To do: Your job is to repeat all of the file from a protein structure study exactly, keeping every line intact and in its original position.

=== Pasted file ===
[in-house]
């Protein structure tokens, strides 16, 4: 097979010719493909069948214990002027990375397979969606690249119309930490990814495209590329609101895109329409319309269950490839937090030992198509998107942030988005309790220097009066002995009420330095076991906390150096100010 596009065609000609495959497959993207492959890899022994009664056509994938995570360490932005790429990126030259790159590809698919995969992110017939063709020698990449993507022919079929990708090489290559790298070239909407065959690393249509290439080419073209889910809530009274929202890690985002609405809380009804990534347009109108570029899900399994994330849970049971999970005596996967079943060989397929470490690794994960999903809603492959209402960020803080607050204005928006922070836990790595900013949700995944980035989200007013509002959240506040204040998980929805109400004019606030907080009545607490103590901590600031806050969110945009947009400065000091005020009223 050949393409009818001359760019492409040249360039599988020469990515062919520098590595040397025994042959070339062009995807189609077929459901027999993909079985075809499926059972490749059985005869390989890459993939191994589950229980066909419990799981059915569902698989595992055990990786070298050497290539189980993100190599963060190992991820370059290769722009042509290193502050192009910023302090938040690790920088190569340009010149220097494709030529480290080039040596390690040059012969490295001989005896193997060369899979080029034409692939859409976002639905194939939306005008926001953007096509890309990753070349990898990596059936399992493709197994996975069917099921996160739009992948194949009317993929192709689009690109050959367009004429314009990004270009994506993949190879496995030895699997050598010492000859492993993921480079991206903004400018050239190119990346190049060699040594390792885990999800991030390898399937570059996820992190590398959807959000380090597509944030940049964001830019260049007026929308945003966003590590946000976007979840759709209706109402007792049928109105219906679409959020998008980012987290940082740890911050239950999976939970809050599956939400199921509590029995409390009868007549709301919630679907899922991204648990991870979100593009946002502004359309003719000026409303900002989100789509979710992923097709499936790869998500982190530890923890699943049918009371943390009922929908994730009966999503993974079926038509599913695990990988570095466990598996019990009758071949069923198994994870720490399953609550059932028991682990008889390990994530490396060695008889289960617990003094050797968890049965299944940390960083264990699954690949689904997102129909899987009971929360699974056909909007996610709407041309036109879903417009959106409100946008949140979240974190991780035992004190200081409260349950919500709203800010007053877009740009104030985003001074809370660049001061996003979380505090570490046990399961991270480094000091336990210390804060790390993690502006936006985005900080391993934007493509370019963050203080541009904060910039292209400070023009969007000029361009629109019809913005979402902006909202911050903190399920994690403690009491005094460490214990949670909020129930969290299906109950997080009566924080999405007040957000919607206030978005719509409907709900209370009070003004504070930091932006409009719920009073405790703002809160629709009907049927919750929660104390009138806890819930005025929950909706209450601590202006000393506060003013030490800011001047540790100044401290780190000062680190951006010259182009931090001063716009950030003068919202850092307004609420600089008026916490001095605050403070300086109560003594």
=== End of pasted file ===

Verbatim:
[in-house]
């Protein structure tokens, strides 16, 4: 097979010719493909069948214990002027990375397979969606690249119309930490990814495209590329609101895109329409319309269950490839937090030992198509998107942030988005309790220097009066002995009420330095076991906390150096100010 596009065609000609495959497959993207492959890899022994009664056509994938995570360490932005790429990126030259790159590809698919995969992110017939063709020698990449993507022919079929990708090489290559790298070239909407065959690393249509290439080419073209889910809530009274929202890690985002609405809380009804990534347009109108570029899900399994994330849970049971999970005596996967079943060989397929470490690794994960999903809603492959209402960020803080607050204005928006922070836990790595900013949700995944980035989200007013509002959240506040204040998980929805109400004019606030907080009545607490103590901590600031806050969110945009947009400065000091005020009223 050949393409009818001359760019492409040249360039599988020469990515062919520098590595040397025994042959070339062009995807189609077929459901027999993909079985075809499926059972490749059985005869390989890459993939191994589950229980066909419990799981059915569902698989595992055990990786070298050497290539189980993100190599963060190992991820370059290769722009042509290193502050192009910023302090938040690790920088190569340009010149220097494709030529480290080039040596390690040059012969490295001989005896193997060369899979080029034409692939859409976002639905194939939306005008926001953007096509890309990753070349990898990596059936399992493709197994996975069917099921996160739009992948194949009317993929192709689009690109050959367009004429314009990004270009994506993949190879496995030895699997050598010492000859492993993921480079991206903004400018050239190119990346190049060699040594390792885990999800991030390898399937570059996820992190590398959807959000380090597509944030940049964001830019260049007026929308945003966003590590946000976007979840759709209706109402007792049928109105219906679409959020998008980012987290940082740890911050239950999976939970809050599956939400199921509590029995409390009868007549709301919630679907899922991204648990991870979100593009946002502004359309003719000026409303900002989100789509979710992923097709499936790869998500982190530890923890699943049918009371943390009922929908994730009966999503993974079926038509599913695990990988570095466990598996019990009758071949069923198994994870720490399953609550059932028991682990008889390990994530490396060695008889289960617990003094050797968890049965299944940390960083264990699954690949689904997102129909899987009971929360699974056909909007996610709407041309036109879903417009959106409100946008949140979240974190991780035992004190200081409260349950919500709203800010007053877009740009104030985003001074809370660049001061996003979380505090570490046990399961991270480094000091336990210390804060790390993690502006936006985005900080391993934007493509370019963050203080541009904060910039292209400070023009969007000029361009629109019809913005979402902006909202911050903190399920994690403690009491005094460490214990949670909020129930969290299906109950997080009566924080999405007040957000919607206030978005719509409907709900209370009070003004504070930091932006409009719920009073405790703002809160629709009907049927919750929660104390009138806890819930005025929950909706209450601590202006000393506060003013030490800011001047540790100044401290780190000062680190951006010259182009931090001063716009950030003068919202850092307004609420600089008026916490001095605050403070300086109560003594």